All of the negative press has not only shrouded the department in a negative light, but also the hunting community as a whole.
It seemed like the right time to come to the defense of the entire industry by pointing out some of the immensely positive things that sportsmen and Game and Fish have done together in the interest of wildlife conservation in our state.
Although some may disagree, hunting is conservation. The Department of Game and Fish spends over $32 million per year on wildlife management in the state of New Mexico and $20 million of that comes directly from license sales to sportsmen.
That means that men, women and children who purchase a license to hunt game and/or fish in New Mexico waters provide the primary source of funding to Game and Fish each year. Not to mention the 11 percent federal excise tax that all sportsman pay on sporting arms, ammunition and archery equipment, which also goes directly towards wildlife conservation.
The Department of Game and Fish is well respected among other state wildlife agencies. New Mexico is often credited with having one of the best, if not the best, bighorn sheep program in the United States.
All of our game herds are recognized as having strong genetics, and our deer and elk consistently excel in size and quality.
In fact, New Mexico recently traded the Arizona Game and Fish Department 43 of our pronghorn antelope to help them rebuild their herds. In return, we received a flock of 60 Gould’s turkey to add to our current population, which is endangered but has been re-established through conservation efforts courtesy of sportsmen dollars.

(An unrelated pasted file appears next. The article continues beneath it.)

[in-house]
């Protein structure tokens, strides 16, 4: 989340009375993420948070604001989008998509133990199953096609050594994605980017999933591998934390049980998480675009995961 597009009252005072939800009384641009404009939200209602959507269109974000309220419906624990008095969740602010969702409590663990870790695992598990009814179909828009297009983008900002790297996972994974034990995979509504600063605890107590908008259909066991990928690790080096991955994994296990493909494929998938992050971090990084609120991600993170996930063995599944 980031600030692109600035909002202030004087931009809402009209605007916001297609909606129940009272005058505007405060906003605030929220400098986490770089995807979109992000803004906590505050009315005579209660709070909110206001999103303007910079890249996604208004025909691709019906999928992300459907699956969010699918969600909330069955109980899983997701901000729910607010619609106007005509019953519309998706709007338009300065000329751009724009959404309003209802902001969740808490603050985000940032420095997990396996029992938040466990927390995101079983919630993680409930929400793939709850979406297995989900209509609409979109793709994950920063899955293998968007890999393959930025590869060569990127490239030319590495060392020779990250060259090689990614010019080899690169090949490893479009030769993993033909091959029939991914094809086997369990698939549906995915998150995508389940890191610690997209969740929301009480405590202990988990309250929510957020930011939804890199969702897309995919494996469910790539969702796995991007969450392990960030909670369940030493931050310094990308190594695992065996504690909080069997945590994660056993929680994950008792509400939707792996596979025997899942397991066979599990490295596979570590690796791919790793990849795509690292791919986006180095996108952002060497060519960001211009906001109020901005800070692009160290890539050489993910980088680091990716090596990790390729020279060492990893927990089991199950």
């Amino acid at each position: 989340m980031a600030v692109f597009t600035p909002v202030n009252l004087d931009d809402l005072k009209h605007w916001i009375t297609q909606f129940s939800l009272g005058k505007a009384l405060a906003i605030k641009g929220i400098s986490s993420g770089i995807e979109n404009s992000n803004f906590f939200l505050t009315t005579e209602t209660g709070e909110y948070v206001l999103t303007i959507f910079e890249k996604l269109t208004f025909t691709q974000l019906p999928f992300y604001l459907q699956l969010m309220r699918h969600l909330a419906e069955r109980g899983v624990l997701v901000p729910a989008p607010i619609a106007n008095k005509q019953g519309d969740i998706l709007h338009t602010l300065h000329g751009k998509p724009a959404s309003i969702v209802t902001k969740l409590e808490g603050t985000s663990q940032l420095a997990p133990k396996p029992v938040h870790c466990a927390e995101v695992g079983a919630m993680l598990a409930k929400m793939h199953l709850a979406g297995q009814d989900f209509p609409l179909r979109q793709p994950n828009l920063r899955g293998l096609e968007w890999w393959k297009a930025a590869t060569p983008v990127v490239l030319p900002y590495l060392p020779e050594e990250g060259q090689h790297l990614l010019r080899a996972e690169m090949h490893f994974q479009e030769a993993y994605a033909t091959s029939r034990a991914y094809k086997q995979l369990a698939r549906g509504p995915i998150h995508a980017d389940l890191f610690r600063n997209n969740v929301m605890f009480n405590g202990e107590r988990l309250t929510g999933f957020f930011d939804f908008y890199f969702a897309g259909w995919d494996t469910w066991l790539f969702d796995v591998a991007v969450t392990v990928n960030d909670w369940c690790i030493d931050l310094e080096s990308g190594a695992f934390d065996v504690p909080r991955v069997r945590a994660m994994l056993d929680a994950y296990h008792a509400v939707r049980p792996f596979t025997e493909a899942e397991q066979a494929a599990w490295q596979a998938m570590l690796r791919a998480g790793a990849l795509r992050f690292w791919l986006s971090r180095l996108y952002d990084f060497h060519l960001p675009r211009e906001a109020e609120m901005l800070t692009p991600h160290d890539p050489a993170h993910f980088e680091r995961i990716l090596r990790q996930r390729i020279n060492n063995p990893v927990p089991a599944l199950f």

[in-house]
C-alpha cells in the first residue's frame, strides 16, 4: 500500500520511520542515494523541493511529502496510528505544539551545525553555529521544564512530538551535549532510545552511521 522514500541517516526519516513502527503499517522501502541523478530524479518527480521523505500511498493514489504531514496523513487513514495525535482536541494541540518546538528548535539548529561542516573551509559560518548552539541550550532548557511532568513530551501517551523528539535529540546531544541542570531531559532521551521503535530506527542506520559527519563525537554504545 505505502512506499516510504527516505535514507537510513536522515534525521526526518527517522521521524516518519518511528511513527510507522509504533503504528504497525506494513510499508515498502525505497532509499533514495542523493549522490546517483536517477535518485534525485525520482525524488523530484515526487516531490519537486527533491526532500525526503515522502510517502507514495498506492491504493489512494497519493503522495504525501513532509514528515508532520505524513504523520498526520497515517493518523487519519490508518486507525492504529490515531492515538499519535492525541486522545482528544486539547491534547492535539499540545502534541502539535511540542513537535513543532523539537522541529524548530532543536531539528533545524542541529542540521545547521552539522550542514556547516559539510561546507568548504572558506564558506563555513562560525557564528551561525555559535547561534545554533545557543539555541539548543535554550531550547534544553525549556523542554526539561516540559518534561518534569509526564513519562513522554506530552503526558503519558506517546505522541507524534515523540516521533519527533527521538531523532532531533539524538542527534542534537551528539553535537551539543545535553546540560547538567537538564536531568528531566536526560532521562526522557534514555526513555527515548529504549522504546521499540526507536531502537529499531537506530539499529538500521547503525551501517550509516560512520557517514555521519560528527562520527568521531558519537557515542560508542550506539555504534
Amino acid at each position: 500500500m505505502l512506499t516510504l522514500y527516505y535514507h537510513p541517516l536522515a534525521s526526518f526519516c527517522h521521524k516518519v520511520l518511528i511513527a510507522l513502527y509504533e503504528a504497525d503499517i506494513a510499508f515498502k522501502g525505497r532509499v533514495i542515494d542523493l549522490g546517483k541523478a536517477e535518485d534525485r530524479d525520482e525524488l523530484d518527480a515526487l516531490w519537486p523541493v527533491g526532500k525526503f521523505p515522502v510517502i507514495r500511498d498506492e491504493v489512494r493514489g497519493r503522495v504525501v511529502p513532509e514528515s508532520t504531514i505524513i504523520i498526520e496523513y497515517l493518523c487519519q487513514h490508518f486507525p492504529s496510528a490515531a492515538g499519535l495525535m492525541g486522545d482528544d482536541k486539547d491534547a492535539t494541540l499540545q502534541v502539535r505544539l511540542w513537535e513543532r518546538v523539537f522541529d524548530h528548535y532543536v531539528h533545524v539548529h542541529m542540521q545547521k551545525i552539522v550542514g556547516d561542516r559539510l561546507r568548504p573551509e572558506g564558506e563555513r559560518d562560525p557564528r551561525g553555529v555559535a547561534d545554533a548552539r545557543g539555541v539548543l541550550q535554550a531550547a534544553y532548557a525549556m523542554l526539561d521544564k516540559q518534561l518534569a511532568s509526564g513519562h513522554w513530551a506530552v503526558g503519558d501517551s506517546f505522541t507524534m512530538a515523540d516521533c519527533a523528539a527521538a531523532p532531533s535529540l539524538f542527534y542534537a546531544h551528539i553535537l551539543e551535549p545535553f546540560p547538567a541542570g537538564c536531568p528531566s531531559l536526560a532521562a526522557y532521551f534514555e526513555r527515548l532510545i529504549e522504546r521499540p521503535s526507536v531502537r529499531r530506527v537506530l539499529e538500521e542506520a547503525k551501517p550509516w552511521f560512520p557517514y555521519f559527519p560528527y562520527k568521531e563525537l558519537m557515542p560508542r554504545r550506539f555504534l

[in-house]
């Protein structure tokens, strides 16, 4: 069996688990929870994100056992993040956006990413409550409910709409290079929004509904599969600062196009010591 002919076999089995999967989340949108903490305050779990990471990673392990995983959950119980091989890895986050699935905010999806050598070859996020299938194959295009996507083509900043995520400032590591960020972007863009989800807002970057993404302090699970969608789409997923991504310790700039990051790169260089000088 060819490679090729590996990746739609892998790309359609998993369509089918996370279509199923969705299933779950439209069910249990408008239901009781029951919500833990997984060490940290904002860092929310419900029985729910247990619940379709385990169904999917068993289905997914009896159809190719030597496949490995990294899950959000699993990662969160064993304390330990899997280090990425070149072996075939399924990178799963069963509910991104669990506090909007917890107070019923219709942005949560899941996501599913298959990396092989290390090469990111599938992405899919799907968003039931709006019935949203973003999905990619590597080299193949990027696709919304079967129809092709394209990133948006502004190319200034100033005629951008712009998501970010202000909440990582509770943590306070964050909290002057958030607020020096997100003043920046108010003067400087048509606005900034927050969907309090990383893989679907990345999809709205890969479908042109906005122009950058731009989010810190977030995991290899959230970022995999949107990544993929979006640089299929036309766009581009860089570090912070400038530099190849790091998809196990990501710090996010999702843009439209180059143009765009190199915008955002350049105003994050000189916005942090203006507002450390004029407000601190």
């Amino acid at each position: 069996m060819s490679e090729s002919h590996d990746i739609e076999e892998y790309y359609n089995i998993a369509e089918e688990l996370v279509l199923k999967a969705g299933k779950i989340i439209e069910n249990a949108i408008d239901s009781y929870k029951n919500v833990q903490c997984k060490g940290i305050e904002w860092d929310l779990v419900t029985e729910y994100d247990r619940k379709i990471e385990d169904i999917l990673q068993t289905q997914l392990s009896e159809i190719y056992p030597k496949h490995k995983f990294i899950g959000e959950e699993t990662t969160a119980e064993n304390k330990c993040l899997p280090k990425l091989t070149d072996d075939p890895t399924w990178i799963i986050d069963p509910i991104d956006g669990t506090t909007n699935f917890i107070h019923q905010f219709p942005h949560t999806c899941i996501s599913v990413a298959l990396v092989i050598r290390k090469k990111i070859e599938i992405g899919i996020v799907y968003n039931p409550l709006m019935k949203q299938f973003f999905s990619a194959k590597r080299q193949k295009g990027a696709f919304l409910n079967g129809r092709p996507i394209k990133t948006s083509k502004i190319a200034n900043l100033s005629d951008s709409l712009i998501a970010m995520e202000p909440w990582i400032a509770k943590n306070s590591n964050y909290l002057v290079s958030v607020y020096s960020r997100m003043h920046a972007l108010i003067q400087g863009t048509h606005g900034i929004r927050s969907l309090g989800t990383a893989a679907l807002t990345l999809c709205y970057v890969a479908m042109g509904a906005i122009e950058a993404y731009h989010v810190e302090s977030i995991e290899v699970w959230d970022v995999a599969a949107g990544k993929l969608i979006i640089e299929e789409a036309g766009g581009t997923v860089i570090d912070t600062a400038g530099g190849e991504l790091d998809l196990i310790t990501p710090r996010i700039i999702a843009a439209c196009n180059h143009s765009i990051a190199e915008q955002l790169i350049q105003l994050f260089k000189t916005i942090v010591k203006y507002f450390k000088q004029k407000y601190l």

The New Mexico Department of Game and Fish is one of the only state wildlife agencies that employs a biologist for each managed big game species. This structure allows for the department to ensure that the most accurate scientific information is utilized to manage each species according to its individual needs.
In addition to managing herd quantity, quality and predator prey dynamics through hunting, the department also conducts annual conservation projects through its habitat stamp program.
A quick Google search on “NMDGF projects” results in everything from hauling water to wildlife in our drought conditions, to habitat restoration at Elk Springs near Cuba, to wetlands restoration at Blue Lake near Ruidoso, to fish restoration in Capulin Canyon – and that’s just in 2013.
While incorrect claims, such as the New Mexico Department of Game and Fish is “eliminating” bear populations, and erroneous statements like “hunters are the state’s most violent group of people” will no doubt continue to be made by a handful of individuals, but you can rest assured that conservation of New Mexico’s wildlife will continue to be managed by the capable hands of the good people at the New Mexico Department of Game and Fish, and funded by sportsmen.